Two compositions were used as stimulators, viz. a trypanosoma composition and and anti-serum. The trypanosoma composition (Tryp) contained 105 cells per 1 μl and was obtained by bleeding infected mice and centrifuging the blood (the trypanosomae remain in the supernatant). The anti-serum (Anti-Tryp) was obtained by bleeding infected mice which had survived the trypanosoma infection and collecting an IgG-containing serum from the blood.

The macrophage cells belonged to the cell line LA5-9 from table 1 and were incubated before hand with a modulator comprising a lymphokine composition (LK-SN) equal to that of example 4, for intensifying the contrast.

The chemiluminescence tests were carried out in the way of example 4, the previous incubation being effected with addition of 50 μl lymphokine composition thereto. Stimulation was effected with 1 μl trypanosoma composition, with or without 1 μl anti-serum.

In the graphical representation of FIG. 6 (below), the maximum light intensity of the macrophage cells during the tests (expressed in CPM) is shown. It appears clearly that the light emission stimulated by trypanosomae is substantially intensified by the addition of an anti-trypanosoma anti-serum. A high contract is produced by the modulator used before hand.

This test offers a possibility for qualitative and quantitative determination of trypanosoma anti-bodies or of trypanosoma itself in blood.

EXAMPLE 8

Determination of membrane-specific anti-bodies

In this example, the chemiluminescence of hybrid macrophage cells was measured after stimulation by membrane-specific anti-bodies. Further, the chemiluminescence of hybrid macrophage cells was measured after stimulation by bacteria, with or without membrane-specific anti-bodies.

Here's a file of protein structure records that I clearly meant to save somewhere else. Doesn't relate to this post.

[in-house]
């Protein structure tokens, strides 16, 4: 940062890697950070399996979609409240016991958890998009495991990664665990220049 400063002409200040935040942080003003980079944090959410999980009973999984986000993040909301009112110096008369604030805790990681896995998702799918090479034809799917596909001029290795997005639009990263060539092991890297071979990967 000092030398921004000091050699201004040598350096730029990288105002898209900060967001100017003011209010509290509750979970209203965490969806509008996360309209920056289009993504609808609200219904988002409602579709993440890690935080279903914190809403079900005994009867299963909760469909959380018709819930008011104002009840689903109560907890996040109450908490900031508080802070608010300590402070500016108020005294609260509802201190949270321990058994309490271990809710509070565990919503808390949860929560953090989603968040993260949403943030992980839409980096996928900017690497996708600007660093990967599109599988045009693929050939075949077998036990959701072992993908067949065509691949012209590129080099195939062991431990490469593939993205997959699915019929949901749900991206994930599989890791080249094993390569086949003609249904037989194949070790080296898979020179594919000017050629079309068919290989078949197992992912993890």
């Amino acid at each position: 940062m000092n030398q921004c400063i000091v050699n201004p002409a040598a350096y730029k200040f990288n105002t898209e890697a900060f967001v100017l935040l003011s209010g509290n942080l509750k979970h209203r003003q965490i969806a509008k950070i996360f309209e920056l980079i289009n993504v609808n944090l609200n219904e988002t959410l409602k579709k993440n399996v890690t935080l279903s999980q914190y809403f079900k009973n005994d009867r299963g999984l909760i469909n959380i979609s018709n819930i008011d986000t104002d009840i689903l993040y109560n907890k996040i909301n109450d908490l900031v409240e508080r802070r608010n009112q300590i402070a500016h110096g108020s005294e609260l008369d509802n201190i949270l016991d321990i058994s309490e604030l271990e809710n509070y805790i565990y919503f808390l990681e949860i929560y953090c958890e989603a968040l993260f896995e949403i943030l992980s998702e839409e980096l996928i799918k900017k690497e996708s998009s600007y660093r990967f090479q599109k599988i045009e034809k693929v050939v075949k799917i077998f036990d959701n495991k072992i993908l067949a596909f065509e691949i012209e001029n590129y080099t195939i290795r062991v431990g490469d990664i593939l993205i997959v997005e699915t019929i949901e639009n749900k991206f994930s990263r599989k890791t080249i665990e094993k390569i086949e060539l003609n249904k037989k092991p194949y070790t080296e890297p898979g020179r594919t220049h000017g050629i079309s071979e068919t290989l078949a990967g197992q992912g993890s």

The macrophage cells belonged to the cell lines 2C11-12 and LA5-9 from table I. The membrane-specific anti-bodies were prepared by injecting macrophage cells from the cell lines 2C11-12 and LA5-9 into mice, bleeding the mice and collecting a serum containing specific anti-bodies (anti-2C11-12 and anti-LA5-9) in purified state from the blood. Further, an anti-serum without membrane-specific activity (indicated as IgG) was used as control.

The chemiluminescence tests were carried out in the way of example 2, the stimulation step being effected initially with one of the three anti-body compositions each time in an amount of 100 μg per cuvette.

After measurement of the stimulation by the anti-body compositions 200 μg micrococci (the same as in example 2) were added to each cuvette and the chemiluminescence was measured again.

The maximum light intensity of chemiluminescence during the first part of the tests is shown in the right-hand part of FIG. 7. It appears clearly that the membrane-specific anti-bodies have a stimulating activity on chemiluminescence with one of the cell lines and have hardly any influence with the other cell line.

The reduction of the maximum light intensity (with regard to the light emission generated by micrococci alone) has been shown in the left-hand part of FIG. 7. It appears that the membrane-specific anti-bodies have an inhibitory activity on the conventional stimulator (micrococci). Both phenomena together offer a possibility for qualitative and quantitative determination of membrane-specific anti-bodies in biological fluids.

EXAMPLE 9

Determination of endotoxins in biological fluids